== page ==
The Highland Park school district has reversed its decision to suspend seven books from the classroom after parents had concerns about sex, abortion and rape references.
Highland Park Independent School District Superintendent Dawson Orr apologized for the disruption on Sunday night.
Orr says he decided earlier this month to suspend the seven titles that came under question by hundreds of parents. He says he acted in an attempt to de-escalate the conflict but his decision had the opposite effect.
"I think it makes perfect sense to acknowledge that it wasn’t successful," Orr told KERA. "I thought I had the discretion to make a decision I felt was in the best interest of the district."
Other parents and students challenged the ban on books including The Glass Castle: A Memoir by Jeannette Walls, about growing up in poverty, and Song of Solomon by Toni Morrison.
One book, The Art of Racing In The Rain by Garth Stein, is still being challenged, but will be allowed in the classroom. That book was on the fall syllabus, and some classes were already in the middle of it when the suspension was first announced. Orr expects that teachers will resume teaching with the book.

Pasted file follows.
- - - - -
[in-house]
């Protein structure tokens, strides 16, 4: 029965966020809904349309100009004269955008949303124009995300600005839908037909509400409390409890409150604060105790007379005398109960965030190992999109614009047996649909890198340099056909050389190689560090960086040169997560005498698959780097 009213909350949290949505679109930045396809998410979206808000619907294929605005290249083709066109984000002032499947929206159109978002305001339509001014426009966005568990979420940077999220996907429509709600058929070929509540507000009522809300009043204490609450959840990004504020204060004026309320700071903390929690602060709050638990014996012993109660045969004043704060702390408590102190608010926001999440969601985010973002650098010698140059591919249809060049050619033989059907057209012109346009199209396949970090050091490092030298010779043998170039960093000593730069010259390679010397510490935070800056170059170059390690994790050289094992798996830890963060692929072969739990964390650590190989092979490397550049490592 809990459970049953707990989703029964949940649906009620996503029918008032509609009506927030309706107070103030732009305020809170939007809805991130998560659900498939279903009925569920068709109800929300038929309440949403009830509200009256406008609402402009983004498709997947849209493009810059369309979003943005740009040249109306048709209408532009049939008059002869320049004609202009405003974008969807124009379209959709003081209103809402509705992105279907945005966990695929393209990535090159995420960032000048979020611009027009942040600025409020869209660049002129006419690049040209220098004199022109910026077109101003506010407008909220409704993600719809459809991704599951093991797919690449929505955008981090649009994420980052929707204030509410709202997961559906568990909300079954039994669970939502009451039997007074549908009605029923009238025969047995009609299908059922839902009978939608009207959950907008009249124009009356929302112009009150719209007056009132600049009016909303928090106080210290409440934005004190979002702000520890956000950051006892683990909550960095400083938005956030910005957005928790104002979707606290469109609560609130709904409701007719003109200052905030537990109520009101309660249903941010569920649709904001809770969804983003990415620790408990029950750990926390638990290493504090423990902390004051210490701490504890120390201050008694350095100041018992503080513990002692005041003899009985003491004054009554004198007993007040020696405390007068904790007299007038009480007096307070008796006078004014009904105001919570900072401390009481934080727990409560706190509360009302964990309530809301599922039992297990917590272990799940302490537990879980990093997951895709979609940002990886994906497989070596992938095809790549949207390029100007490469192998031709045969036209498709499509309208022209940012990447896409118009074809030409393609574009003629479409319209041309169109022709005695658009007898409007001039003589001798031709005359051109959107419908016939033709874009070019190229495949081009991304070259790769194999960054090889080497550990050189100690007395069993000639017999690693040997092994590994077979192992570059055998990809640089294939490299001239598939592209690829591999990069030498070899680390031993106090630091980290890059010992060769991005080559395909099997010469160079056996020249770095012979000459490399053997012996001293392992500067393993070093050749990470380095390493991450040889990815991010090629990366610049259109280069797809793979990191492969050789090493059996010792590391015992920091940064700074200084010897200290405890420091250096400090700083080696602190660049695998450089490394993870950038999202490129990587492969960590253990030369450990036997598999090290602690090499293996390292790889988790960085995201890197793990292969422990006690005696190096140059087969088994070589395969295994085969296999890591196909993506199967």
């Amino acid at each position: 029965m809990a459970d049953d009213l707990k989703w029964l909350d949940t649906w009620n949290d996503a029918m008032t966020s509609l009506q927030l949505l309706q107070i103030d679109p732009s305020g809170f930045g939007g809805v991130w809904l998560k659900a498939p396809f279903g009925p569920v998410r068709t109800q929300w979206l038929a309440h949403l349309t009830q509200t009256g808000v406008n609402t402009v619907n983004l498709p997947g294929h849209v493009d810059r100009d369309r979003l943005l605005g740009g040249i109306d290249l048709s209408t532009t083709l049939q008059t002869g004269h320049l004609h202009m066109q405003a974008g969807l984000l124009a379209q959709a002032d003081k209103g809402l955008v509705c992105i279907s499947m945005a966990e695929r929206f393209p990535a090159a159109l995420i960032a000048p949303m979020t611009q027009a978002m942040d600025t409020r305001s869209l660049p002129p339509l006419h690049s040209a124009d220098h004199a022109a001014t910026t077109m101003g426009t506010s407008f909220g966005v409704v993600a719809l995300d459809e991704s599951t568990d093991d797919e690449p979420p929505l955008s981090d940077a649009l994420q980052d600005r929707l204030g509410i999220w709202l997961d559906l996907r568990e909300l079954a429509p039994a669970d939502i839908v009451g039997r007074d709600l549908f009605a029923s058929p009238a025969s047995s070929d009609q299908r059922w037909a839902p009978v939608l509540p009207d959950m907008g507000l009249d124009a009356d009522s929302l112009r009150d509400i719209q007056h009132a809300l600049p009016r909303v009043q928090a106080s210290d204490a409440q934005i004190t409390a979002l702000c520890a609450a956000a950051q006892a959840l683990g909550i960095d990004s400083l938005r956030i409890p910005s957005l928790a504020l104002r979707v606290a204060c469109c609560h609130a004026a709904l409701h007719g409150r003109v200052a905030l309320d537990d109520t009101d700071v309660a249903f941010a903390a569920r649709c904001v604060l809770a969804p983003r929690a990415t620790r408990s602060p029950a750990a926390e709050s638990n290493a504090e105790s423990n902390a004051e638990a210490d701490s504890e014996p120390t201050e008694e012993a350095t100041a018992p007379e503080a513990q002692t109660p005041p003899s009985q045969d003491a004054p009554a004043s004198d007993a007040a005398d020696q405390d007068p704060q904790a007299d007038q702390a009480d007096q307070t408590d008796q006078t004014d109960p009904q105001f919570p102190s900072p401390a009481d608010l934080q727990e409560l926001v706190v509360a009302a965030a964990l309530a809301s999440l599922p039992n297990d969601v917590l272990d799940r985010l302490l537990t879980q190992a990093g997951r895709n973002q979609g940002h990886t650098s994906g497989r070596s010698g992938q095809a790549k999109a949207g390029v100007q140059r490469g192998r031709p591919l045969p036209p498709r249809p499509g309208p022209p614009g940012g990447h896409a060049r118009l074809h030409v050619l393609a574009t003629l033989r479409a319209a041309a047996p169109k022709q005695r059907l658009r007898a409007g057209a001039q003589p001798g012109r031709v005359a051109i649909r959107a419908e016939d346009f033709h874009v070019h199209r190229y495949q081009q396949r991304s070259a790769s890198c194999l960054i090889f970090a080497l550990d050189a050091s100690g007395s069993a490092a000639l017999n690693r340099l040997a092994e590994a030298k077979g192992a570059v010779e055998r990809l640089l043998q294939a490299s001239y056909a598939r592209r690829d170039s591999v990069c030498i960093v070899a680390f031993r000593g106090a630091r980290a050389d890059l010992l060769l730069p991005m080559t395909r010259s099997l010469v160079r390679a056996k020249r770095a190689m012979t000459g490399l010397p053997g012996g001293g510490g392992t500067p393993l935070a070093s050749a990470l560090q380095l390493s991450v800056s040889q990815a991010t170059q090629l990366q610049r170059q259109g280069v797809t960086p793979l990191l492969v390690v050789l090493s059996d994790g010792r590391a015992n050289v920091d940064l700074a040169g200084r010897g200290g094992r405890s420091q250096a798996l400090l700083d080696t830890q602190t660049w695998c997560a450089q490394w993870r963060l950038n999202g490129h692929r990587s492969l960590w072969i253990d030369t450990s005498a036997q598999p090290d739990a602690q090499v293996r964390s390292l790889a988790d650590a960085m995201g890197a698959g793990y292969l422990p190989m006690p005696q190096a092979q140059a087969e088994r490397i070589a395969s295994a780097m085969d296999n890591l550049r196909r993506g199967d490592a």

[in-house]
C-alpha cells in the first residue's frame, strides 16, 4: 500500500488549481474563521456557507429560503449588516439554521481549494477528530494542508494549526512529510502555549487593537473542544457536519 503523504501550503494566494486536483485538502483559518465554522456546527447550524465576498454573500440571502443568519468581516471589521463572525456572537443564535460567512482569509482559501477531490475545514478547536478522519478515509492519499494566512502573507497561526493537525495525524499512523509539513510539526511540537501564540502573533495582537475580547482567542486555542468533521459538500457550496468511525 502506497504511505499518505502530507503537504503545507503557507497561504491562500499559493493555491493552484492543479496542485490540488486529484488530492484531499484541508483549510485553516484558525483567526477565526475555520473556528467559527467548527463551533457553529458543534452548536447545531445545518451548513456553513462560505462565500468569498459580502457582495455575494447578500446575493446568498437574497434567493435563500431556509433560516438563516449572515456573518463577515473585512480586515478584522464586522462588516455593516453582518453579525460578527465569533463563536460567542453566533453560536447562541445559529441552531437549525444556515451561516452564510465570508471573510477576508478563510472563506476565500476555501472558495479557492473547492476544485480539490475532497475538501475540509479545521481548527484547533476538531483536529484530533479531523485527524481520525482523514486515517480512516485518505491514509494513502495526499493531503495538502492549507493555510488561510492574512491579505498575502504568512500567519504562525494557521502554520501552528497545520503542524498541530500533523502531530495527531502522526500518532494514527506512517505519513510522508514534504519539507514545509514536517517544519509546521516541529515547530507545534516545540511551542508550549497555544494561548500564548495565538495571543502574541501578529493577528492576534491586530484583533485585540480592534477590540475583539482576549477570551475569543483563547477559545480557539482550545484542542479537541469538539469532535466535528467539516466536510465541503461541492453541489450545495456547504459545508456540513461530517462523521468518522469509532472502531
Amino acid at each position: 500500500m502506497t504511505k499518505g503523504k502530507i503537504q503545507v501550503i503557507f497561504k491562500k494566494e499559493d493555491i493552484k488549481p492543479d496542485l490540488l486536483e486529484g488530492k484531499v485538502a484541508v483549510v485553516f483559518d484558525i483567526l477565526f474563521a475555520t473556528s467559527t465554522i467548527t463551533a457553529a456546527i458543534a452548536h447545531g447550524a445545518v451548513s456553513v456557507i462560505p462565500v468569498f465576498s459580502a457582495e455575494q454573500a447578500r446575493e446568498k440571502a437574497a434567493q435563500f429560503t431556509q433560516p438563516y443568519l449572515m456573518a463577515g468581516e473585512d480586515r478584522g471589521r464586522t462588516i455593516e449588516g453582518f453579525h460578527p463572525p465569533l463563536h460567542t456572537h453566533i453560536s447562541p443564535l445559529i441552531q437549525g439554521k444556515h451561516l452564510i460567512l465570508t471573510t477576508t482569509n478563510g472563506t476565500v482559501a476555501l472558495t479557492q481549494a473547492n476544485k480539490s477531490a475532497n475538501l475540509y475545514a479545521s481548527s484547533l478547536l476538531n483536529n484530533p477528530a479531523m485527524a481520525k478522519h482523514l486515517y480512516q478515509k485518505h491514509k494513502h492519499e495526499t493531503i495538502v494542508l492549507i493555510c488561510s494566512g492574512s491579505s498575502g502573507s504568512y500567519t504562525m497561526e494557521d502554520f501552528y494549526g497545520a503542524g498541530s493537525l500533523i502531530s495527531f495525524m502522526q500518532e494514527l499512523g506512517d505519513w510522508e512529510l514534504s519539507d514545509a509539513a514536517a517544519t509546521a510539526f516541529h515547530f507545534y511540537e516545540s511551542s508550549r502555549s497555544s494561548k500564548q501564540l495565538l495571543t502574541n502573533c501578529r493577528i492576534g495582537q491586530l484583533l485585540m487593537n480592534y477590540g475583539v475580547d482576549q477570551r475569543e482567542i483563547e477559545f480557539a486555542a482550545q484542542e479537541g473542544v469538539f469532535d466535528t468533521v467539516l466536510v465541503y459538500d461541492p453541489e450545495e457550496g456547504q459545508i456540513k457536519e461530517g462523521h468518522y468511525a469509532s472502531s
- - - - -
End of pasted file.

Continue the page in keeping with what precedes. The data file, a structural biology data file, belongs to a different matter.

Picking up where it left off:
“We have asked English teachers to be sure that they are prepared to offer alternative [options] to parents who request that choice,” he said.
Orr says the district will work to provide greater transparency and inclusion of all viewpoints on its literature review committee.
This isn’t the first time that the district and parents have had a conflict over books.
During the summer, parents asked for more transparency over how the district determined which books were appropriate for students. This school year was the first time Highland Park made its approved book list public.
Catch up on KERA's coverage of the Highland Park book matter. Here's the initial story.
"It was a little baffling," Stein told KERA about his book being pulled from Highland Park ISD classrooms. Read his interview with KERA here.